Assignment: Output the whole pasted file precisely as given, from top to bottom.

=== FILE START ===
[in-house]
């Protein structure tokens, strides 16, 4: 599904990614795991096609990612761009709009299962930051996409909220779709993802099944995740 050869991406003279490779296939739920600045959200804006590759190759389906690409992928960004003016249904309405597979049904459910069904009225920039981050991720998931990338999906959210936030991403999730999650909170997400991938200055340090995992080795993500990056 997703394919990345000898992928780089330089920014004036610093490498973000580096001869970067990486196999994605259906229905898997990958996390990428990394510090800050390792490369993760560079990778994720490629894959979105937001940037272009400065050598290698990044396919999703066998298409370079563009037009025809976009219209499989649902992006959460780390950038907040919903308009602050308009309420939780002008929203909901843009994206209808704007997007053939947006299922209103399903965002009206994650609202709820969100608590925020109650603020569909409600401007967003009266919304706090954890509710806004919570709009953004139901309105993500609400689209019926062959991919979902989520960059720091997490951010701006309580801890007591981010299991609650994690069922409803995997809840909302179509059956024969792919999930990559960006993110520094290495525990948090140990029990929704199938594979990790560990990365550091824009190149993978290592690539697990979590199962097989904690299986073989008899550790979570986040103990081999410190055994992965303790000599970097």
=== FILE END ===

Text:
[in-house]
């Protein structure tokens, strides 16, 4: 599904990614795991096609990612761009709009299962930051996409909220779709993802099944995740 050869991406003279490779296939739920600045959200804006590759190759389906690409992928960004003016249904309405597979049904459910069904009225920039981050991720998931990338999906959210936030991403999730999650909170997400991938200055340090995992080795993500990056 997703394919990345000898992928780089330089920014004036610093490498973000580096001869970067990486196999994605259906229905898997990958996390990428990394510090800050390792490369993760560079990778994720490629894959979105937001940037272009400065050598290698990044396919999703066998298409370079563009037009025809976009219209499989649902992006959460780390950038907040919903308009602050308009309420939780002008929203909901843009994206209808704007997007053939947006299922209103399903965002009206994650609202709820969100608590925020109650603020569909409600401007967003009266919304706090954890509710806004919570709009953004139901309105993500609400689209019926062959991919979902989520960059720091997490951010701006309580801890007591981010299991609650994690069922409803995997809840909302179509059956024969792919999930990559960006993110520094290495525990948090140990029990929704199938594979990790560990990365550091824009190149993978290592690539697990979590199962097989904690299986073989008899550790979570986040103990081999410190055994992965303790000599970097």